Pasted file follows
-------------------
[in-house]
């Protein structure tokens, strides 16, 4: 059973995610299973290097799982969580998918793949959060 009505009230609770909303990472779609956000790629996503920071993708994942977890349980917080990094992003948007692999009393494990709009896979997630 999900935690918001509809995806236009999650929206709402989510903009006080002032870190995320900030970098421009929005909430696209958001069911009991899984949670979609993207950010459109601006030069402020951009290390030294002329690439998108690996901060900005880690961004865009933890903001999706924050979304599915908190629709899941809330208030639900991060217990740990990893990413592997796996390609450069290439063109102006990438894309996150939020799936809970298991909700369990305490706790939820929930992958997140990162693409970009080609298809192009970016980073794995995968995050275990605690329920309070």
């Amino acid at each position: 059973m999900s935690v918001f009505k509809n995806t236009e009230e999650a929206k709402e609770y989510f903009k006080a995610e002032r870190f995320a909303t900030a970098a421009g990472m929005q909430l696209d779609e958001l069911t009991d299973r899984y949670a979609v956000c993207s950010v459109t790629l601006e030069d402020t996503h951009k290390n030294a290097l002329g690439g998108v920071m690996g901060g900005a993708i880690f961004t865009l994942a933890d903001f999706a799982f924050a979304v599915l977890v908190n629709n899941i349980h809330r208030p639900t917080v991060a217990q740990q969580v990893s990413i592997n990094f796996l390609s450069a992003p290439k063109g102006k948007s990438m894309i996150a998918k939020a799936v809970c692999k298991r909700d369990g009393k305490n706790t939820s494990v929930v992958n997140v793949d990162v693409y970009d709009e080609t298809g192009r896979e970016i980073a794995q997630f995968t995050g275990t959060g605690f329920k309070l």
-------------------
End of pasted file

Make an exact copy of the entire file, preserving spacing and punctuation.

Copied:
[in-house]
């Protein structure tokens, strides 16, 4: 059973995610299973290097799982969580998918793949959060 009505009230609770909303990472779609956000790629996503920071993708994942977890349980917080990094992003948007692999009393494990709009896979997630 999900935690918001509809995806236009999650929206709402989510903009006080002032870190995320900030970098421009929005909430696209958001069911009991899984949670979609993207950010459109601006030069402020951009290390030294002329690439998108690996901060900005880690961004865009933890903001999706924050979304599915908190629709899941809330208030639900991060217990740990990893990413592997796996390609450069290439063109102006990438894309996150939020799936809970298991909700369990305490706790939820929930992958997140990162693409970009080609298809192009970016980073794995995968995050275990605690329920309070």
């Amino acid at each position: 059973m999900s935690v918001f009505k509809n995806t236009e009230e999650a929206k709402e609770y989510f903009k006080a995610e002032r870190f995320a909303t900030a970098a421009g990472m929005q909430l696209d779609e958001l069911t009991d299973r899984y949670a979609v956000c993207s950010v459109t790629l601006e030069d402020t996503h951009k290390n030294a290097l002329g690439g998108v920071m690996g901060g900005a993708i880690f961004t865009l994942a933890d903001f999706a799982f924050a979304v599915l977890v908190n629709n899941i349980h809330r208030p639900t917080v991060a217990q740990q969580v990893s990413i592997n990094f796996l390609s450069a992003p290439k063109g102006k948007s990438m894309i996150a998918k939020a799936v809970c692999k298991r909700d369990g009393k305490n706790t939820s494990v929930v992958n997140v793949d990162v693409y970009d709009e080609t298809g192009r896979e970016i980073a794995q997630f995968t995050g275990t959060g605690f329920k309070l």